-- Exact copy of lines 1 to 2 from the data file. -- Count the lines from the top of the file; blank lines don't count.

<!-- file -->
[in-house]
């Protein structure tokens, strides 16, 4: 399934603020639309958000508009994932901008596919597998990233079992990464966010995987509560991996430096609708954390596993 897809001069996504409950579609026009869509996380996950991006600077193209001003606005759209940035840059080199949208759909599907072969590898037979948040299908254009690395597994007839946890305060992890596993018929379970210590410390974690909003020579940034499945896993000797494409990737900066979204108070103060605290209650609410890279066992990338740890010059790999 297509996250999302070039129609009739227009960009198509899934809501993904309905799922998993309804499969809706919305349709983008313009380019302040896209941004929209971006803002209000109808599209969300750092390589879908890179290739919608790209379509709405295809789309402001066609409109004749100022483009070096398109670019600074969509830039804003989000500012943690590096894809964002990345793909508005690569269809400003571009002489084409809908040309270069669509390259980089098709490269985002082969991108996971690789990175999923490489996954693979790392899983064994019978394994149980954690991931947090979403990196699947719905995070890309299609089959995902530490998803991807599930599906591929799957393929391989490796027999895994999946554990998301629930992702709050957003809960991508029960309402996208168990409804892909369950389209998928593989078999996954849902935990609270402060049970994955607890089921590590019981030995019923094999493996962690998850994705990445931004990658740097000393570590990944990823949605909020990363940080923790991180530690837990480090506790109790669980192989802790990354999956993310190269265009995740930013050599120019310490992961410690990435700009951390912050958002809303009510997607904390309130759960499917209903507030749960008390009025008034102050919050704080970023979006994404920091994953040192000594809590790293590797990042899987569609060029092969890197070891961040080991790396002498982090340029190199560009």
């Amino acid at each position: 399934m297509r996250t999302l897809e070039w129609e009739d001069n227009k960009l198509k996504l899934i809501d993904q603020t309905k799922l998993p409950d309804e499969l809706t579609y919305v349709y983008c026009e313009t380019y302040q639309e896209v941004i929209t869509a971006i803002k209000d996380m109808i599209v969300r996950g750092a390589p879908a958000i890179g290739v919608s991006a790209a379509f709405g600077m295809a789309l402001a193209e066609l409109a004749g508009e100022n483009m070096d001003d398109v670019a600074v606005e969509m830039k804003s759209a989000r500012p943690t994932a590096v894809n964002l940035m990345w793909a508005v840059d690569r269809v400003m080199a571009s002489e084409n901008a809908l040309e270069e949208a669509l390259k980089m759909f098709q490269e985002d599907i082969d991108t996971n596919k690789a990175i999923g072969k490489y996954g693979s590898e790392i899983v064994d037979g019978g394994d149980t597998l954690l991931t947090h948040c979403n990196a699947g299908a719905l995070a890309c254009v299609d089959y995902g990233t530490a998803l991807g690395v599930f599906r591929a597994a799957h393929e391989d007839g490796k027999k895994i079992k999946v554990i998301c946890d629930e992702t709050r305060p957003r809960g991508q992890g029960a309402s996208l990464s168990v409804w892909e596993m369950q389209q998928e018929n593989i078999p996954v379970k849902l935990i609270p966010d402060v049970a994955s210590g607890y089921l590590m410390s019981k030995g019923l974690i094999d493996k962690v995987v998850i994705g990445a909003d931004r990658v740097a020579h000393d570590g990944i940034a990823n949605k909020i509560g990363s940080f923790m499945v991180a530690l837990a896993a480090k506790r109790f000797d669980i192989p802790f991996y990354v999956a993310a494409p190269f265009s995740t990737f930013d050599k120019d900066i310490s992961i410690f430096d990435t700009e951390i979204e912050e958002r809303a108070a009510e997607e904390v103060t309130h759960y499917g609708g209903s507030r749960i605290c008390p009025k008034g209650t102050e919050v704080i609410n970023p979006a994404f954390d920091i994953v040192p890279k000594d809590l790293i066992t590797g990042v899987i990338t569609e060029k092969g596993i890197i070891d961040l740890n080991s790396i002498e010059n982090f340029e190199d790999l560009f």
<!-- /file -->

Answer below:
[in-house]
């Protein structure tokens, strides 16, 4: 399934603020639309958000508009994932901008596919597998990233079992990464966010995987509560991996430096609708954390596993 897809001069996504409950579609026009869509996380996950991006600077193209001003606005759209940035840059080199949208759909599907072969590898037979948040299908254009690395597994007839946890305060992890596993018929379970210590410390974690909003020579940034499945896993000797494409990737900066979204108070103060605290209650609410890279066992990338740890010059790999 297509996250999302070039129609009739227009960009198509899934809501993904309905799922998993309804499969809706919305349709983008313009380019302040896209941004929209971006803002209000109808599209969300750092390589879908890179290739919608790209379509709405295809789309402001066609409109004749100022483009070096398109670019600074969509830039804003989000500012943690590096894809964002990345793909508005690569269809400003571009002489084409809908040309270069669509390259980089098709490269985002082969991108996971690789990175999923490489996954693979790392899983064994019978394994149980954690991931947090979403990196699947719905995070890309299609089959995902530490998803991807599930599906591929799957393929391989490796027999895994999946554990998301629930992702709050957003809960991508029960309402996208168990409804892909369950389209998928593989078999996954849902935990609270402060049970994955607890089921590590019981030995019923094999493996962690998850994705990445931004990658740097000393570590990944990823949605909020990363940080923790991180530690837990480090506790109790669980192989802790990354999956993310190269265009995740930013050599120019310490992961410690990435700009951390912050958002809303009510997607904390309130759960499917209903507030749960008390009025008034102050919050704080970023979006994404920091994953040192000594809590790293590797990042899987569609060029092969890197070891961040080991790396002498982090340029190199560009």